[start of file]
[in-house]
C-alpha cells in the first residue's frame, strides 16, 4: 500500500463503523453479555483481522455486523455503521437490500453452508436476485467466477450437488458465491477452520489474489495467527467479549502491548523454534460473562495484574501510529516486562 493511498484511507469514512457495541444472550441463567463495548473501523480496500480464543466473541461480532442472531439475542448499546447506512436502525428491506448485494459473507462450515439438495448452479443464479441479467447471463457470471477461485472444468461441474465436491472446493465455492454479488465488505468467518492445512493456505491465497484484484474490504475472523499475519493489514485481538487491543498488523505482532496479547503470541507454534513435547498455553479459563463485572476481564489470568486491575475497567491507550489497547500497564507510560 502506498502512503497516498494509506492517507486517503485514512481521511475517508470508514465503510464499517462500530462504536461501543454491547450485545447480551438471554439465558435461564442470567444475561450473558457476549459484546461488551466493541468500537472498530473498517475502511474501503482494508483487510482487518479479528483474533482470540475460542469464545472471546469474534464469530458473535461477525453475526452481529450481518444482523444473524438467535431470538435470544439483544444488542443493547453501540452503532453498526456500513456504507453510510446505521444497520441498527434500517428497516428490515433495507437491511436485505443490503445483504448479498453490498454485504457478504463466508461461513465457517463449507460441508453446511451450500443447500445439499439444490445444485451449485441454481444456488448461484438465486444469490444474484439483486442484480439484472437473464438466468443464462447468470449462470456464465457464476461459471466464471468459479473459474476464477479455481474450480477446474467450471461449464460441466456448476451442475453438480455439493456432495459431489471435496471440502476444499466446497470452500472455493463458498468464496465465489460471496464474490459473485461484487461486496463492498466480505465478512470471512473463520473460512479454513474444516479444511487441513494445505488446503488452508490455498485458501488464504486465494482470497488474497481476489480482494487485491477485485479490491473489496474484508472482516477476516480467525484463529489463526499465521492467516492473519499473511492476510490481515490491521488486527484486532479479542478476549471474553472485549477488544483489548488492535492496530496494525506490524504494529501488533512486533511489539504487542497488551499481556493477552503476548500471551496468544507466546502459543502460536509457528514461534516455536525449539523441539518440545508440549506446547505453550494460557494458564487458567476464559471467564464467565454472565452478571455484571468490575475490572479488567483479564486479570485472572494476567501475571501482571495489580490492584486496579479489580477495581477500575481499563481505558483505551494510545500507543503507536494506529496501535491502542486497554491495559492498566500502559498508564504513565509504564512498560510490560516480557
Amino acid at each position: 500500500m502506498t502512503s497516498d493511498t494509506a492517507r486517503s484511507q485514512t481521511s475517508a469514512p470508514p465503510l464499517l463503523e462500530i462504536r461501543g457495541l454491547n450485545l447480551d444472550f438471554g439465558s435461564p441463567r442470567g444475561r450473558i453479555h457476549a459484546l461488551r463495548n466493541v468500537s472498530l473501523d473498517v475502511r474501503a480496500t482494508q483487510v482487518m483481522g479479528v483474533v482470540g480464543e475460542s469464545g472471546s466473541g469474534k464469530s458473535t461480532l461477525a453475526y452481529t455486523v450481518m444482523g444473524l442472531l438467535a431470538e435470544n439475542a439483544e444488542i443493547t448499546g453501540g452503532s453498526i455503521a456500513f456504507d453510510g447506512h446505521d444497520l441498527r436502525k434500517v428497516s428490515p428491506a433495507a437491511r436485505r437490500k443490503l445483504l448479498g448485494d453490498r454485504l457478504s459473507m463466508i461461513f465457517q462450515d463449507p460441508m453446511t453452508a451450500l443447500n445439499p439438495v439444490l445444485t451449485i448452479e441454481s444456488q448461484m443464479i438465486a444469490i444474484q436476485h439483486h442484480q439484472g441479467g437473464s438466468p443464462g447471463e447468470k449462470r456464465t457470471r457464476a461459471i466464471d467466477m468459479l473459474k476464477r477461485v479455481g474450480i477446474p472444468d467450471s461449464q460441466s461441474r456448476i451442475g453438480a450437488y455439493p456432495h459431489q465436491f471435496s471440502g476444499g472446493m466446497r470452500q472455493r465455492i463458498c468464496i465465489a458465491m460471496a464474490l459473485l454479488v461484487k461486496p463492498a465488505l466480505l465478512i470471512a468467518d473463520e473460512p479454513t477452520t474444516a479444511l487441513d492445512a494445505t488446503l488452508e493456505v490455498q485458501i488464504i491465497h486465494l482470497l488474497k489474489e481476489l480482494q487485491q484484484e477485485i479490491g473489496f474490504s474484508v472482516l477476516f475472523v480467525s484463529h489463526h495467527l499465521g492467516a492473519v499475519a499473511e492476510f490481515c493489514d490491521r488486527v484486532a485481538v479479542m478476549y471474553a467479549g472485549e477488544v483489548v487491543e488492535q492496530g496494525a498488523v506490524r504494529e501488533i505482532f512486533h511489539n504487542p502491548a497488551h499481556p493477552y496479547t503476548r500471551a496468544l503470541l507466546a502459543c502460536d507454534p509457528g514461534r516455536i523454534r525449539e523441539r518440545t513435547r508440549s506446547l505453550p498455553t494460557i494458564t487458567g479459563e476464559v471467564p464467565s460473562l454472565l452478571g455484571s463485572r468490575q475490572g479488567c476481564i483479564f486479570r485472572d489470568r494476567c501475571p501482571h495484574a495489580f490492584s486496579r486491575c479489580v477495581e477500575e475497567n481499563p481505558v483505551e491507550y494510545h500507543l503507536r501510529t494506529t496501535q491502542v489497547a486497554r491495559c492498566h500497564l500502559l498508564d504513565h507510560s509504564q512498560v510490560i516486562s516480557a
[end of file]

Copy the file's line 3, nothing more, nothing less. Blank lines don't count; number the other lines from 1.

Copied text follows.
Amino acid at each position: 500500500m502506498t502512503s497516498d493511498t494509506a492517507r486517503s484511507q485514512t481521511s475517508a469514512p470508514p465503510l464499517l463503523e462500530i462504536r461501543g457495541l454491547n450485545l447480551d444472550f438471554g439465558s435461564p441463567r442470567g444475561r450473558i453479555h457476549a459484546l461488551r463495548n466493541v468500537s472498530l473501523d473498517v475502511r474501503a480496500t482494508q483487510v482487518m483481522g479479528v483474533v482470540g480464543e475460542s469464545g472471546s466473541g469474534k464469530s458473535t461480532l461477525a453475526y452481529t455486523v450481518m444482523g444473524l442472531l438467535a431470538e435470544n439475542a439483544e444488542i443493547t448499546g453501540g452503532s453498526i455503521a456500513f456504507d453510510g447506512h446505521d444497520l441498527r436502525k434500517v428497516s428490515p428491506a433495507a437491511r436485505r437490500k443490503l445483504l448479498g448485494d453490498r454485504l457478504s459473507m463466508i461461513f465457517q462450515d463449507p460441508m453446511t453452508a451450500l443447500n445439499p439438495v439444490l445444485t451449485i448452479e441454481s444456488q448461484m443464479i438465486a444469490i444474484q436476485h439483486h442484480q439484472g441479467g437473464s438466468p443464462g447471463e447468470k449462470r456464465t457470471r457464476a461459471i466464471d467466477m468459479l473459474k476464477r477461485v479455481g474450480i477446474p472444468d467450471s461449464q460441466s461441474r456448476i451442475g453438480a450437488y455439493p456432495h459431489q465436491f471435496s471440502g476444499g472446493m466446497r470452500q472455493r465455492i463458498c468464496i465465489a458465491m460471496a464474490l459473485l454479488v461484487k461486496p463492498a465488505l466480505l465478512i470471512a468467518d473463520e473460512p479454513t477452520t474444516a479444511l487441513d492445512a494445505t488446503l488452508e493456505v490455498q485458501i488464504i491465497h486465494l482470497l488474497k489474489e481476489l480482494q487485491q484484484e477485485i479490491g473489496f474490504s474484508v472482516l477476516f475472523v480467525s484463529h489463526h495467527l499465521g492467516a492473519v499475519a499473511e492476510f490481515c493489514d490491521r488486527v484486532a485481538v479479542m478476549y471474553a467479549g472485549e477488544v483489548v487491543e488492535q492496530g496494525a498488523v506490524r504494529e501488533i505482532f512486533h511489539n504487542p502491548a497488551h499481556p493477552y496479547t503476548r500471551a496468544l503470541l507466546a502459543c502460536d507454534p509457528g514461534r516455536i523454534r525449539e523441539r518440545t513435547r508440549s506446547l505453550p498455553t494460557i494458564t487458567g479459563e476464559v471467564p464467565s460473562l454472565l452478571g455484571s463485572r468490575q475490572g479488567c476481564i483479564f486479570r485472572d489470568r494476567c501475571p501482571h495484574a495489580f490492584s486496579r486491575c479489580v477495581e477500575e475497567n481499563p481505558v483505551e491507550y494510545h500507543l503507536r501510529t494506529t496501535q491502542v489497547a486497554r491495559c492498566h500497564l500502559l498508564d504513565h507510560s509504564q512498560v510490560i516486562s516480557a